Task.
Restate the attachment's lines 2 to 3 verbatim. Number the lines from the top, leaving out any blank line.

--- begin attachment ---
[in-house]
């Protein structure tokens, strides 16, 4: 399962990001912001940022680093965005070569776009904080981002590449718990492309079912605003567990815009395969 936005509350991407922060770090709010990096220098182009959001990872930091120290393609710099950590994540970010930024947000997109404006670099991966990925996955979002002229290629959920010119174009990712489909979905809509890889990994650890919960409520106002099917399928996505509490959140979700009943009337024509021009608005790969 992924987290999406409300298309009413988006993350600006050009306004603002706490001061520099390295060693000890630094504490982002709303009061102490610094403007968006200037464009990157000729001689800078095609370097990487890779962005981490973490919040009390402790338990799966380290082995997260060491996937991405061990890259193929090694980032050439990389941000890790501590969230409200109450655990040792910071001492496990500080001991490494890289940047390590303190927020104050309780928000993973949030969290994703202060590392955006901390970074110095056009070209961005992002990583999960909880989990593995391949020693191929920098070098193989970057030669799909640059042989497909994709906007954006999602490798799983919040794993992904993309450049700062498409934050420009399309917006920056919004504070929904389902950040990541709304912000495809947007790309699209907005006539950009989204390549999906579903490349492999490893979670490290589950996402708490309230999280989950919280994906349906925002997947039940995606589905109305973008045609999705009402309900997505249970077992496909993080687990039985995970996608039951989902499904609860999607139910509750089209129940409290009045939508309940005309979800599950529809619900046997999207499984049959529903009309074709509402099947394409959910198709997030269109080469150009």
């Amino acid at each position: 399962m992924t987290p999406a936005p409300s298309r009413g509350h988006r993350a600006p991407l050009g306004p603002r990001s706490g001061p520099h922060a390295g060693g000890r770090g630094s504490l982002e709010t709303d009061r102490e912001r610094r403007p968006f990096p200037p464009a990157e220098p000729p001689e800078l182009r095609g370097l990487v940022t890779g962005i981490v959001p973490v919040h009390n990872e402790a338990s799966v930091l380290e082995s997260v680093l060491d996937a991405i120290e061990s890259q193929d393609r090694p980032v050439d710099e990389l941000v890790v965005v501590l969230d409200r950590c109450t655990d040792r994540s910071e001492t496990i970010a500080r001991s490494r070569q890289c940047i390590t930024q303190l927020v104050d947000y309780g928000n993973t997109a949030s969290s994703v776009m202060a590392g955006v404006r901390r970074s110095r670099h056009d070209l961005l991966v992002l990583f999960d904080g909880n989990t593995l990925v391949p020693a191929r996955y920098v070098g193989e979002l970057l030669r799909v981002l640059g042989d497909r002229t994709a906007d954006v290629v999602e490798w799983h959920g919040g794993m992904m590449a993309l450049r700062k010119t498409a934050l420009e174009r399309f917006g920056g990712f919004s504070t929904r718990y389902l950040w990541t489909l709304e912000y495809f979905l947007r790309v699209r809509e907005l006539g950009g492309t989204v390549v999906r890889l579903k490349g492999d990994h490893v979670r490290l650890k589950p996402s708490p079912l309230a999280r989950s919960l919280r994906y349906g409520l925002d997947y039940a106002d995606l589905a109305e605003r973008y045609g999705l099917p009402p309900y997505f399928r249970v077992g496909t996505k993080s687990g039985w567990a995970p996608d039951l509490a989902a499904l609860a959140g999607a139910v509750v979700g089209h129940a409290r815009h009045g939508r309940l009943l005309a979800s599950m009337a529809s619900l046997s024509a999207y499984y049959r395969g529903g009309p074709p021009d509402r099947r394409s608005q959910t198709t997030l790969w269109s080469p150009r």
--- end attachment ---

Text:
């Protein structure tokens, strides 16, 4: 399962990001912001940022680093965005070569776009904080981002590449718990492309079912605003567990815009395969 936005509350991407922060770090709010990096220098182009959001990872930091120290393609710099950590994540970010930024947000997109404006670099991966990925996955979002002229290629959920010119174009990712489909979905809509890889990994650890919960409520106002099917399928996505509490959140979700009943009337024509021009608005790969 992924987290999406409300298309009413988006993350600006050009306004603002706490001061520099390295060693000890630094504490982002709303009061102490610094403007968006200037464009990157000729001689800078095609370097990487890779962005981490973490919040009390402790338990799966380290082995997260060491996937991405061990890259193929090694980032050439990389941000890790501590969230409200109450655990040792910071001492496990500080001991490494890289940047390590303190927020104050309780928000993973949030969290994703202060590392955006901390970074110095056009070209961005992002990583999960909880989990593995391949020693191929920098070098193989970057030669799909640059042989497909994709906007954006999602490798799983919040794993992904993309450049700062498409934050420009399309917006920056919004504070929904389902950040990541709304912000495809947007790309699209907005006539950009989204390549999906579903490349492999490893979670490290589950996402708490309230999280989950919280994906349906925002997947039940995606589905109305973008045609999705009402309900997505249970077992496909993080687990039985995970996608039951989902499904609860999607139910509750089209129940409290009045939508309940005309979800599950529809619900046997999207499984049959529903009309074709509402099947394409959910198709997030269109080469150009």
């Amino acid at each position: 399962m992924t987290p999406a936005p409300s298309r009413g509350h988006r993350a600006p991407l050009g306004p603002r990001s706490g001061p520099h922060a390295g060693g000890r770090g630094s504490l982002e709010t709303d009061r102490e912001r610094r403007p968006f990096p200037p464009a990157e220098p000729p001689e800078l182009r095609g370097l990487v940022t890779g962005i981490v959001p973490v919040h009390n990872e402790a338990s799966v930091l380290e082995s997260v680093l060491d996937a991405i120290e061990s890259q193929d393609r090694p980032v050439d710099e990389l941000v890790v965005v501590l969230d409200r950590c109450t655990d040792r994540s910071e001492t496990i970010a500080r001991s490494r070569q890289c940047i390590t930024q303190l927020v104050d947000y309780g928000n993973t997109a949030s969290s994703v776009m202060a590392g955006v404006r901390r970074s110095r670099h056009d070209l961005l991966v992002l990583f999960d904080g909880n989990t593995l990925v391949p020693a191929r996955y920098v070098g193989e979002l970057l030669r799909v981002l640059g042989d497909r002229t994709a906007d954006v290629v999602e490798w799983h959920g919040g794993m992904m590449a993309l450049r700062k010119t498409a934050l420009e174009r399309f917006g920056g990712f919004s504070t929904r718990y389902l950040w990541t489909l709304e912000y495809f979905l947007r790309v699209r809509e907005l006539g950009g492309t989204v390549v999906r890889l579903k490349g492999d990994h490893v979670r490290l650890k589950p996402s708490p079912l309230a999280r989950s919960l919280r994906y349906g409520l925002d997947y039940a106002d995606l589905a109305e605003r973008y045609g999705l099917p009402p309900y997505f399928r249970v077992g496909t996505k993080s687990g039985w567990a995970p996608d039951l509490a989902a499904l609860a959140g999607a139910v509750v979700g089209h129940a409290r815009h009045g939508r309940l009943l005309a979800s599950m009337a529809s619900l046997s024509a999207y499984y049959r395969g529903g009309p074709p021009d509402r099947r394409s608005q959910t198709t997030l790969w269109s080469p150009r």